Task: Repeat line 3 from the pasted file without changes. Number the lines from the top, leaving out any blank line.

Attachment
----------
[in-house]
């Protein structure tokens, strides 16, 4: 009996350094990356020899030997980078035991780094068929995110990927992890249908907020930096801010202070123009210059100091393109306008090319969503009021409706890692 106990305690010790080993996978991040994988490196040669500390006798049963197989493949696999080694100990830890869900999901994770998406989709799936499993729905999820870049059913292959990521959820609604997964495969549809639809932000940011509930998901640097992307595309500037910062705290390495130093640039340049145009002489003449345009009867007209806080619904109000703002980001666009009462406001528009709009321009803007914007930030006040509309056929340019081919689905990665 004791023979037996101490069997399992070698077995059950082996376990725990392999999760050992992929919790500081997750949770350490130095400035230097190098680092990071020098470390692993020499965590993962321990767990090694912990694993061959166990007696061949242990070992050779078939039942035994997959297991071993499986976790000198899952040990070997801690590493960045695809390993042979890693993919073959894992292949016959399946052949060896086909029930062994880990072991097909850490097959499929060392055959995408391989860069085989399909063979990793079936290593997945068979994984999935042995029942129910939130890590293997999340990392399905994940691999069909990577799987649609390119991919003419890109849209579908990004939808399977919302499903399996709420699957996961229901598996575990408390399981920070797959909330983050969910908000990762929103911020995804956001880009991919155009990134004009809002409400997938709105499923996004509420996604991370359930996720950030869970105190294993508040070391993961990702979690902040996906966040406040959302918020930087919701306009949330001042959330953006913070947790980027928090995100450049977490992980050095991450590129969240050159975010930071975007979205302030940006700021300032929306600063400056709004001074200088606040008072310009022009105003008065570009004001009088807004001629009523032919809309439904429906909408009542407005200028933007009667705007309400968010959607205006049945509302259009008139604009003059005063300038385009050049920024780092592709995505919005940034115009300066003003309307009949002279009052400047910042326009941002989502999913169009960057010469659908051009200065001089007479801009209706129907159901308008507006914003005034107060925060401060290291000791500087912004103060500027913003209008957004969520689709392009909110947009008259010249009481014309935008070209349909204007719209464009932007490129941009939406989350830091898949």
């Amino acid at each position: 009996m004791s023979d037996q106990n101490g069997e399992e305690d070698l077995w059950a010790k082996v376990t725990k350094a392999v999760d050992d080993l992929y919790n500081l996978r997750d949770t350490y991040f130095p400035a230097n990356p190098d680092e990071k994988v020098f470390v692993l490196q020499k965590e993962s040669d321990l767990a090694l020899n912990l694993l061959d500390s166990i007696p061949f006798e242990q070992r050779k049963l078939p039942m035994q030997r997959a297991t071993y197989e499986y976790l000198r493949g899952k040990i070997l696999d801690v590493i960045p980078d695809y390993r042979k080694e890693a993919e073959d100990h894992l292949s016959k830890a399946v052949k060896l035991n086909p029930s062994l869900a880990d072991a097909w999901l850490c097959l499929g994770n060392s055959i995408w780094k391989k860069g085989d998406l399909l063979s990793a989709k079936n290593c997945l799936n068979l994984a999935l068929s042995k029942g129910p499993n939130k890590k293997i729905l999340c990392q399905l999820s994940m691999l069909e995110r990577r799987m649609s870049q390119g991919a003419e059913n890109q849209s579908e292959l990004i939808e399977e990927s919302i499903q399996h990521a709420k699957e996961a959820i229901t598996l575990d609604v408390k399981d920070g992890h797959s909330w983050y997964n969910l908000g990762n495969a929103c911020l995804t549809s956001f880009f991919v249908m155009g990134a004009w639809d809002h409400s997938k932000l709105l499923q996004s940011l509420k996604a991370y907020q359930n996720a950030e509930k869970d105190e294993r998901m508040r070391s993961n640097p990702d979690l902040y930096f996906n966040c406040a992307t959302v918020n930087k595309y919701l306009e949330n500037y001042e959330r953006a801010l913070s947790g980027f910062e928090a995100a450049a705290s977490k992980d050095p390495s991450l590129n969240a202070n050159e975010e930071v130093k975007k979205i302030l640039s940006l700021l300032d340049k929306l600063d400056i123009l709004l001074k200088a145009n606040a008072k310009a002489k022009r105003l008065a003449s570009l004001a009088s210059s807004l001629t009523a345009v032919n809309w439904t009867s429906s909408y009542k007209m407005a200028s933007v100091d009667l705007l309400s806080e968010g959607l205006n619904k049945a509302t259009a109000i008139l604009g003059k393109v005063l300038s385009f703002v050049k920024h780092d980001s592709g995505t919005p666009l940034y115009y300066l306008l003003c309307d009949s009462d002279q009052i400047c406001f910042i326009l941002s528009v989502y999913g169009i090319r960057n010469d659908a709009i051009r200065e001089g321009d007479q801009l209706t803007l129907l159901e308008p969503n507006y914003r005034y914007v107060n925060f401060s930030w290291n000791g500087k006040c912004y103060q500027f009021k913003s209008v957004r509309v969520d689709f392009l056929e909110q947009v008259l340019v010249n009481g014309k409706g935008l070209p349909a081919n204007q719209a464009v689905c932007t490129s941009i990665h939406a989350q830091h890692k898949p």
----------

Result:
């Amino acid at each position: 009996m004791s023979d037996q106990n101490g069997e399992e305690d070698l077995w059950a010790k082996v376990t725990k350094a392999v999760d050992d080993l992929y919790n500081l996978r997750d949770t350490y991040f130095p400035a230097n990356p190098d680092e990071k994988v020098f470390v692993l490196q020499k965590e993962s040669d321990l767990a090694l020899n912990l694993l061959d500390s166990i007696p061949f006798e242990q070992r050779k049963l078939p039942m035994q030997r997959a297991t071993y197989e499986y976790l000198r493949g899952k040990i070997l696999d801690v590493i960045p980078d695809y390993r042979k080694e890693a993919e073959d100990h894992l292949s016959k830890a399946v052949k060896l035991n086909p029930s062994l869900a880990d072991a097909w999901l850490c097959l499929g994770n060392s055959i995408w780094k391989k860069g085989d998406l399909l063979s990793a989709k079936n290593c997945l799936n068979l994984a999935l068929s042995k029942g129910p499993n939130k890590k293997i729905l999340c990392q399905l999820s994940m691999l069909e995110r990577r799987m649609s870049q390119g991919a003419e059913n890109q849209s579908e292959l990004i939808e399977e990927s919302i499903q399996h990521a709420k699957e996961a959820i229901t598996l575990d609604v408390k399981d920070g992890h797959s909330w983050y997964n969910l908000g990762n495969a929103c911020l995804t549809s956001f880009f991919v249908m155009g990134a004009w639809d809002h409400s997938k932000l709105l499923q996004s940011l509420k996604a991370y907020q359930n996720a950030e509930k869970d105190e294993r998901m508040r070391s993961n640097p990702d979690l902040y930096f996906n966040c406040a992307t959302v918020n930087k595309y919701l306009e949330n500037y001042e959330r953006a801010l913070s947790g980027f910062e928090a995100a450049a705290s977490k992980d050095p390495s991450l590129n969240a202070n050159e975010e930071v130093k975007k979205i302030l640039s940006l700021l300032d340049k929306l600063d400056i123009l709004l001074k200088a145009n606040a008072k310009a002489k022009r105003l008065a003449s570009l004001a009088s210059s807004l001629t009523a345009v032919n809309w439904t009867s429906s909408y009542k007209m407005a200028s933007v100091d009667l705007l309400s806080e968010g959607l205006n619904k049945a509302t259009a109000i008139l604009g003059k393109v005063l300038s385009f703002v050049k920024h780092d980001s592709g995505t919005p666009l940034y115009y300066l306008l003003c309307d009949s009462d002279q009052i400047c406001f910042i326009l941002s528009v989502y999913g169009i090319r960057n010469d659908a709009i051009r200065e001089g321009d007479q801009l209706t803007l129907l159901e308008p969503n507006y914003r005034y914007v107060n925060f401060s930030w290291n000791g500087k006040c912004y103060q500027f009021k913003s209008v957004r509309v969520d689709f392009l056929e909110q947009v008259l340019v010249n009481g014309k409706g935008l070209p349909a081919n204007q719209a464009v689905c932007t490129s941009i990665h939406a989350q830091h890692k898949p």